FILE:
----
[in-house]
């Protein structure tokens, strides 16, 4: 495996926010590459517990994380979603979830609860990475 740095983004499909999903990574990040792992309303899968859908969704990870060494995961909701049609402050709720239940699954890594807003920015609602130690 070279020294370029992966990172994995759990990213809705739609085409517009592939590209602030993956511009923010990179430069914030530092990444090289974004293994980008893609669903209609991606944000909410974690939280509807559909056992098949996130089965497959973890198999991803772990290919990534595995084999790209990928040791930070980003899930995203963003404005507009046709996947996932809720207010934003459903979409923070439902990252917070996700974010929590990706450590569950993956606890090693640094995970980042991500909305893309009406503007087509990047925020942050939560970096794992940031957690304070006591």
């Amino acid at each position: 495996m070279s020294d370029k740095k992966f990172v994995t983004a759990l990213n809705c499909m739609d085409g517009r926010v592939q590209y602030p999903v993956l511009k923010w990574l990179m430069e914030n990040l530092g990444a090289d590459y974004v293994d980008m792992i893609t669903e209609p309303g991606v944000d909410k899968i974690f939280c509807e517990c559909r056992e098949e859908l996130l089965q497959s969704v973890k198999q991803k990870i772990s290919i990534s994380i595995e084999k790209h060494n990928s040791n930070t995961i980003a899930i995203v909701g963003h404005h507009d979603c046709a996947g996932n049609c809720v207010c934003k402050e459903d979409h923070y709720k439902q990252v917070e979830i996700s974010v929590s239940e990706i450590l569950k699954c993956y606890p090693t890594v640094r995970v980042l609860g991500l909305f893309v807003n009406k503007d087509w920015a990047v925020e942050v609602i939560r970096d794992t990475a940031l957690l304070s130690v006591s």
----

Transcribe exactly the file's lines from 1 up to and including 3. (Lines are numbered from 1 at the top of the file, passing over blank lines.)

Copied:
[in-house]
């Protein structure tokens, strides 16, 4: 495996926010590459517990994380979603979830609860990475 740095983004499909999903990574990040792992309303899968859908969704990870060494995961909701049609402050709720239940699954890594807003920015609602130690 070279020294370029992966990172994995759990990213809705739609085409517009592939590209602030993956511009923010990179430069914030530092990444090289974004293994980008893609669903209609991606944000909410974690939280509807559909056992098949996130089965497959973890198999991803772990290919990534595995084999790209990928040791930070980003899930995203963003404005507009046709996947996932809720207010934003459903979409923070439902990252917070996700974010929590990706450590569950993956606890090693640094995970980042991500909305893309009406503007087509990047925020942050939560970096794992940031957690304070006591």
């Amino acid at each position: 495996m070279s020294d370029k740095k992966f990172v994995t983004a759990l990213n809705c499909m739609d085409g517009r926010v592939q590209y602030p999903v993956l511009k923010w990574l990179m430069e914030n990040l530092g990444a090289d590459y974004v293994d980008m792992i893609t669903e209609p309303g991606v944000d909410k899968i974690f939280c509807e517990c559909r056992e098949e859908l996130l089965q497959s969704v973890k198999q991803k990870i772990s290919i990534s994380i595995e084999k790209h060494n990928s040791n930070t995961i980003a899930i995203v909701g963003h404005h507009d979603c046709a996947g996932n049609c809720v207010c934003k402050e459903d979409h923070y709720k439902q990252v917070e979830i996700s974010v929590s239940e990706i450590l569950k699954c993956y606890p090693t890594v640094r995970v980042l609860g991500l909305f893309v807003n009406k503007d087509w920015a990047v925020e942050v609602i939560r970096d794992t990475a940031l957690l304070s130690v006591s």